After a trip to Europe (including a visit to the USSR), the Paulings returned in the fall of 1957 to find a new challenge:
a leading scientist was eagerly and publicly refuting Pauling’s anti-Bomb claims. His name was Edward Teller. The Hungarian-born physicist, dubbed "The Father of the H-bomb" by the press, was a committed anti-Communist who was certain
that ever-more powerful weapons were the only thing forestalling a Soviet world takeover. He was determined to maintain the
US tactical advantage.
Pauling admired Teller as a scientist, but detested his politics. In February 1958, on live television, they went to war.
The venue was a one-hour debate in the studio of an educational station in San Francisco. The topic was the development of
nuclear weapons. From the start, both men went on the offensive, with Pauling accusing Teller of making "many statements that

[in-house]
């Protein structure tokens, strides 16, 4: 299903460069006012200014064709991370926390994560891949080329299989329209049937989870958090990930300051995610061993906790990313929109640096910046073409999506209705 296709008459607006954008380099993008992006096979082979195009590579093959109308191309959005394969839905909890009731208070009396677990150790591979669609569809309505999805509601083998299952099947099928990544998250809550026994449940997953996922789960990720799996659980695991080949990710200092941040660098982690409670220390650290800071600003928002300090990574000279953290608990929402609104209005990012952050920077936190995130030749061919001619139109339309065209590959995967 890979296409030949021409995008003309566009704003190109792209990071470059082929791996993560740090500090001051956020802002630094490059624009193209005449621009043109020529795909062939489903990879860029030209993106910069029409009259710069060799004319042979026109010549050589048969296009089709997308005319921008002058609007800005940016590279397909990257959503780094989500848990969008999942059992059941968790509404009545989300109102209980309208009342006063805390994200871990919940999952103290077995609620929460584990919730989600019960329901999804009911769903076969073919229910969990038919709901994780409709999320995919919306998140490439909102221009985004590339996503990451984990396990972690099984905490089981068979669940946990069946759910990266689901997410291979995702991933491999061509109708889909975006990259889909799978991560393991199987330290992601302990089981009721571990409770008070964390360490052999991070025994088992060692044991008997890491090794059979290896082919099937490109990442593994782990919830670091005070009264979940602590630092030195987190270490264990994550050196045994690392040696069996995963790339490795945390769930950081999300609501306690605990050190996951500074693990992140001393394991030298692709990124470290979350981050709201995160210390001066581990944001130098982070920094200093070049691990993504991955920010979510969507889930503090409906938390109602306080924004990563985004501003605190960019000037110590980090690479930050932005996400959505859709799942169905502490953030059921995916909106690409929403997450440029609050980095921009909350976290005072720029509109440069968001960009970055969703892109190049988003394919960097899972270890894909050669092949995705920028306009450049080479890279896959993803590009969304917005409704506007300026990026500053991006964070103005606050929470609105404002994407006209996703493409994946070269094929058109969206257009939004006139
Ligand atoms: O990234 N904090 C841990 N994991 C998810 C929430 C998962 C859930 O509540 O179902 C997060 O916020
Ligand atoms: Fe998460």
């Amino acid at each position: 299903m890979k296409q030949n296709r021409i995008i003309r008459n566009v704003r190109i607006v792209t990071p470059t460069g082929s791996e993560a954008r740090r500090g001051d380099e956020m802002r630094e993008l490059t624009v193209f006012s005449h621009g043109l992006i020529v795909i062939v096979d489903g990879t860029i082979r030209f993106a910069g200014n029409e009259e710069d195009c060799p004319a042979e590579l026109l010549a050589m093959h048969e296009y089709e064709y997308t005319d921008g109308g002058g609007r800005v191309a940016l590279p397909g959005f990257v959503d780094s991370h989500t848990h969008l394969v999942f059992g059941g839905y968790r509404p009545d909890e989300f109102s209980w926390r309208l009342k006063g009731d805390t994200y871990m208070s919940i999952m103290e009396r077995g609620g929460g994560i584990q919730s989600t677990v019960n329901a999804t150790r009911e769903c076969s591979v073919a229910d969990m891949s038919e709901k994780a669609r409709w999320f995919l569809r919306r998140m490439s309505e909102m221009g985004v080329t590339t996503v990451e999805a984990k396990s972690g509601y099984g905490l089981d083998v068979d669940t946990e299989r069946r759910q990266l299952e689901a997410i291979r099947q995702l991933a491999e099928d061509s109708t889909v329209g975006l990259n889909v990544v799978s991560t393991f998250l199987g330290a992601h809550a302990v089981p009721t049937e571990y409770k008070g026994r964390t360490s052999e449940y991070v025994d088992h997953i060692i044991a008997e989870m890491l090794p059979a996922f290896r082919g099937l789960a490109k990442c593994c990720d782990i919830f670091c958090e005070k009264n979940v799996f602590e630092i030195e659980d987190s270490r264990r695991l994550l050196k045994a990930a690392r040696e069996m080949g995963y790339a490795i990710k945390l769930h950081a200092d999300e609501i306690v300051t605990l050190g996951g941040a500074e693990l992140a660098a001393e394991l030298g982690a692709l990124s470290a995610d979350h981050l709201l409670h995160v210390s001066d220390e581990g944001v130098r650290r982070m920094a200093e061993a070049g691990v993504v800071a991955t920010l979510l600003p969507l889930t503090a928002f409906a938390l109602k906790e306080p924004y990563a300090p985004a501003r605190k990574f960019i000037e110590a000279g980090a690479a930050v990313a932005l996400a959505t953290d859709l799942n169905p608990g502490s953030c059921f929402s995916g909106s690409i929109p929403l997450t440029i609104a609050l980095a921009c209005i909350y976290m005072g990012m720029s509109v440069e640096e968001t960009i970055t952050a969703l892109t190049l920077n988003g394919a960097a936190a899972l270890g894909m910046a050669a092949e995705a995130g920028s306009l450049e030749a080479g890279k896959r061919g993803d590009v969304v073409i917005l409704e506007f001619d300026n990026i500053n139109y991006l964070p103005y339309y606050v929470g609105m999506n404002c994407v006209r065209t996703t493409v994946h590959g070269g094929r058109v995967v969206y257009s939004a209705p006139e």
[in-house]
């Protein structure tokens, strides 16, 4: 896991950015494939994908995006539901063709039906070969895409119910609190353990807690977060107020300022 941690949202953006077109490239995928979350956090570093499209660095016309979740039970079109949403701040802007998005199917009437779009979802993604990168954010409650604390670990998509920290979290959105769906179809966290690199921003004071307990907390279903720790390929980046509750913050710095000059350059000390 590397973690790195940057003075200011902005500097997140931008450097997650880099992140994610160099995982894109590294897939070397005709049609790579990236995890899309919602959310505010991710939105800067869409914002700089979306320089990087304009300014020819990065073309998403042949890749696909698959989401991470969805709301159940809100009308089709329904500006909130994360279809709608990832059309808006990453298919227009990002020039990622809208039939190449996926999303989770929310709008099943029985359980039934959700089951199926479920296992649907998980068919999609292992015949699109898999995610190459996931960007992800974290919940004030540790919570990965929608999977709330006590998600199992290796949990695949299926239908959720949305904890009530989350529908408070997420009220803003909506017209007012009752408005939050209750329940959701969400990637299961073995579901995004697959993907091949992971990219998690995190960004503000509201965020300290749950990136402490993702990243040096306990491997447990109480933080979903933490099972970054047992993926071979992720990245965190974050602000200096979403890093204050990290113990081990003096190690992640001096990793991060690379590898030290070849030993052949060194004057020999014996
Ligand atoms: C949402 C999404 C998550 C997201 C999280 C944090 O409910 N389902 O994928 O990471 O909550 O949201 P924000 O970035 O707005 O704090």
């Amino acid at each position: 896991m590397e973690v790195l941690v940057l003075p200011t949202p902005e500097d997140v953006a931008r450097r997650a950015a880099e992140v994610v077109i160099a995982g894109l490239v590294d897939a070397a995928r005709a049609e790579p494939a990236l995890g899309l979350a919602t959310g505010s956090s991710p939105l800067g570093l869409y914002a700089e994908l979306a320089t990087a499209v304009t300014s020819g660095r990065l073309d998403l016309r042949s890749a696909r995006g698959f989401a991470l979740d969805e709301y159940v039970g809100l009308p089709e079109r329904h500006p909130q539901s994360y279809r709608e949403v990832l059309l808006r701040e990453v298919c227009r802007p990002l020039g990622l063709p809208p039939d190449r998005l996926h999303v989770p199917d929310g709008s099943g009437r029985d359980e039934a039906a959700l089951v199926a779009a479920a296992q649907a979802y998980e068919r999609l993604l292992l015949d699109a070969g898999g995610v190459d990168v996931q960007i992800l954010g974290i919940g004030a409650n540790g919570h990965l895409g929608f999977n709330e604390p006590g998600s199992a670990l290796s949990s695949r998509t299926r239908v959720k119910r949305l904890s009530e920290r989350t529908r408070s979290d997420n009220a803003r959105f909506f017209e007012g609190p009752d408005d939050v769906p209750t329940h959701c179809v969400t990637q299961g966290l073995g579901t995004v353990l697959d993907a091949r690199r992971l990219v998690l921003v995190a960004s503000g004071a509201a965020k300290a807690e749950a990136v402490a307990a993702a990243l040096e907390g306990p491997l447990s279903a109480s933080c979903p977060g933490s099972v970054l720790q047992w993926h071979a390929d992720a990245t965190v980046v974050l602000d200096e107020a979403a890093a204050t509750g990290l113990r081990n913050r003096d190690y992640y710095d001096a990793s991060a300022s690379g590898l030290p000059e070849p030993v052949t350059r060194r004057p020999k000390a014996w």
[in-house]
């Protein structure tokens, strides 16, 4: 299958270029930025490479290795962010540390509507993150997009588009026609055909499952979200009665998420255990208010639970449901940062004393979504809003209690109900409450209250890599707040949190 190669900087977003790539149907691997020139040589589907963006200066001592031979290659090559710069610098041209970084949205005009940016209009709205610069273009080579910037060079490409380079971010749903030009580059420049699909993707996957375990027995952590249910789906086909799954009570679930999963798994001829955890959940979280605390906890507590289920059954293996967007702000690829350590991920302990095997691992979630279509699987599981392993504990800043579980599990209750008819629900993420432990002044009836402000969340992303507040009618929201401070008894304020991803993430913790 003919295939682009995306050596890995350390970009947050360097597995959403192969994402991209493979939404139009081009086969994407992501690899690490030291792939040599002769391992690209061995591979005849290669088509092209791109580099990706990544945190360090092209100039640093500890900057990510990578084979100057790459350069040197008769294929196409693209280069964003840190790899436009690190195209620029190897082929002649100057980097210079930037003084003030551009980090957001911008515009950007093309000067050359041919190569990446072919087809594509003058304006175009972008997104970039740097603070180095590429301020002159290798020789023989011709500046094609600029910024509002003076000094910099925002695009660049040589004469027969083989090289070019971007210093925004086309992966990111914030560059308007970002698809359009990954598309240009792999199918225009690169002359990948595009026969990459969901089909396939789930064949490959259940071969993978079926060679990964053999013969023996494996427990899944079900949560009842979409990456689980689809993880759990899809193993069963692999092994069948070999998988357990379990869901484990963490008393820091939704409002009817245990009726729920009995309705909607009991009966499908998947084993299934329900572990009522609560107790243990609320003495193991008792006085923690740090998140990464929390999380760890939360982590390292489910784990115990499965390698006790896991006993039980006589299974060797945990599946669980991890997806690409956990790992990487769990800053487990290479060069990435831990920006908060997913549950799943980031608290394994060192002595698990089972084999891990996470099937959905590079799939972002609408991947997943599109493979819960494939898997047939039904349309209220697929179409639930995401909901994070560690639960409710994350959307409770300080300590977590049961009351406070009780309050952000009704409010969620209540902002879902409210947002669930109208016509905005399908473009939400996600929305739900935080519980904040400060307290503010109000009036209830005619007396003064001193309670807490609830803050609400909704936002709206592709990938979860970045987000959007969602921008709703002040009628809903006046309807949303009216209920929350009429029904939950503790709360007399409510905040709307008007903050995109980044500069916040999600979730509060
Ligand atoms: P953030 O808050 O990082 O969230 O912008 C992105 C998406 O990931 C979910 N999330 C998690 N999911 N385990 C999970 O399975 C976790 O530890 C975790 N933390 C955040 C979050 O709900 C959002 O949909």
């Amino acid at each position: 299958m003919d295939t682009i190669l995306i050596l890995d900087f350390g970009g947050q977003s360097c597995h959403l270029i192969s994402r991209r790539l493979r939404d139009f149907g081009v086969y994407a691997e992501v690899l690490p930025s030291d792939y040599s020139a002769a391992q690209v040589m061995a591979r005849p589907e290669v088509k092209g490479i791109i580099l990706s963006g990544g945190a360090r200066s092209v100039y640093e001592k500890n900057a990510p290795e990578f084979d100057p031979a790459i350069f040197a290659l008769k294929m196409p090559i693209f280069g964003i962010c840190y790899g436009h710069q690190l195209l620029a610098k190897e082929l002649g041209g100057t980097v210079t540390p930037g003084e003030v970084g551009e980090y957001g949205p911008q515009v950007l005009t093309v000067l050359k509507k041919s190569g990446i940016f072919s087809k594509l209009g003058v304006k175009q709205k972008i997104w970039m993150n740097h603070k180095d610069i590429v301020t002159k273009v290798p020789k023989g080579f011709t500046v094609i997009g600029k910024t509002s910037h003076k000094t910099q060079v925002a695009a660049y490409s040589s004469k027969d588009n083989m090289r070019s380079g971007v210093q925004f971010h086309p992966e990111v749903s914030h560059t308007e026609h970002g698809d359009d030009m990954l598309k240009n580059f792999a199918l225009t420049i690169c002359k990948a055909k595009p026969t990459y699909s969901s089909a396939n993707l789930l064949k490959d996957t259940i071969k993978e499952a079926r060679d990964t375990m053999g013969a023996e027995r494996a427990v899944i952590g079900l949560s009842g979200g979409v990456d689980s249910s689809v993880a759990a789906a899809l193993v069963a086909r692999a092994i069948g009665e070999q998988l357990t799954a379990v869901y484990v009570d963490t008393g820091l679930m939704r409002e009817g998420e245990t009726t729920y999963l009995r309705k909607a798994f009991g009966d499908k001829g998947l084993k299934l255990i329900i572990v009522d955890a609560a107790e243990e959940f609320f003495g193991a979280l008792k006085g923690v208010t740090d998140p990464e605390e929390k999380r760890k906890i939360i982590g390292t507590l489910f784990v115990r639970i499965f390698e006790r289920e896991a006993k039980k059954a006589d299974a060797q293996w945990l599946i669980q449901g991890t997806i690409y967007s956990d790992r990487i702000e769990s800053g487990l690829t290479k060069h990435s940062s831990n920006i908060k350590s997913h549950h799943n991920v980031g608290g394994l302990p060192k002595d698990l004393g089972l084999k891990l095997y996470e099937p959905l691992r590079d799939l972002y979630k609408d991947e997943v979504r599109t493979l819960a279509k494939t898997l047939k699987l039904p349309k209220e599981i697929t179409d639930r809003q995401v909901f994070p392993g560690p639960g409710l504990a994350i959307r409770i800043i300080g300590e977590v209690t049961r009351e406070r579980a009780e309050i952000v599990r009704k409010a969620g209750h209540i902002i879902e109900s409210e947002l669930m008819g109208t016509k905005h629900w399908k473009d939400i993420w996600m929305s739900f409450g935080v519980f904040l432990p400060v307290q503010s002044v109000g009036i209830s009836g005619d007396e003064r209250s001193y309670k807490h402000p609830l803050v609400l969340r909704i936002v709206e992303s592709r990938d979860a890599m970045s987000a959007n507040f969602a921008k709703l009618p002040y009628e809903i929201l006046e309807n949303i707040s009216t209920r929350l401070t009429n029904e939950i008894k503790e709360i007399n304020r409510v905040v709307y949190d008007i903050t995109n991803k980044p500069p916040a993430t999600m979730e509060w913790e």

are not true and many statements that are seriously misleading." Teller responded by highlighting the virtues of nuclear power
and saying of fallout, "This alleged damage which the small radioactivity is causing -- supposedly cancer and leukemia --
has not been proved to the best of my knowledge by any decent and clear statistics. . . . It is even possible to my mind that
there is no damage." They seesawed back and forth, Pauling raising specific criticisms, Teller countering with visions of
a rosy, atom-powered future. Pauling seemed to grow increasingly shrill and humorless as the debate went on; Teller seemed
by comparison relaxed and avuncular, turning Pauling’s questions and accusations aside with irrelevant comparisons or witticisms.
When it was over, Pauling refused to debate him again, "because I consider his debating methods improper," Pauling said.
Click images to enlarge
Linus Pauling debating Edward Teller on the topic of nuclear fallout: "The Nuclear Bomb Tests...Is Fallout Overrated?" KQED-TV,
San Francisco. February 20, 1958.
Memo from Jonathan Rice to Linus Pauling. February 20, 1958.
"Peace cannot be obtained by wishing for it. We live in the same world with Russia, who's leader has said he 'wants to bury
us' -- and he means it. Disarmament, the cessation of tests, will not automatically bring us closer to peace."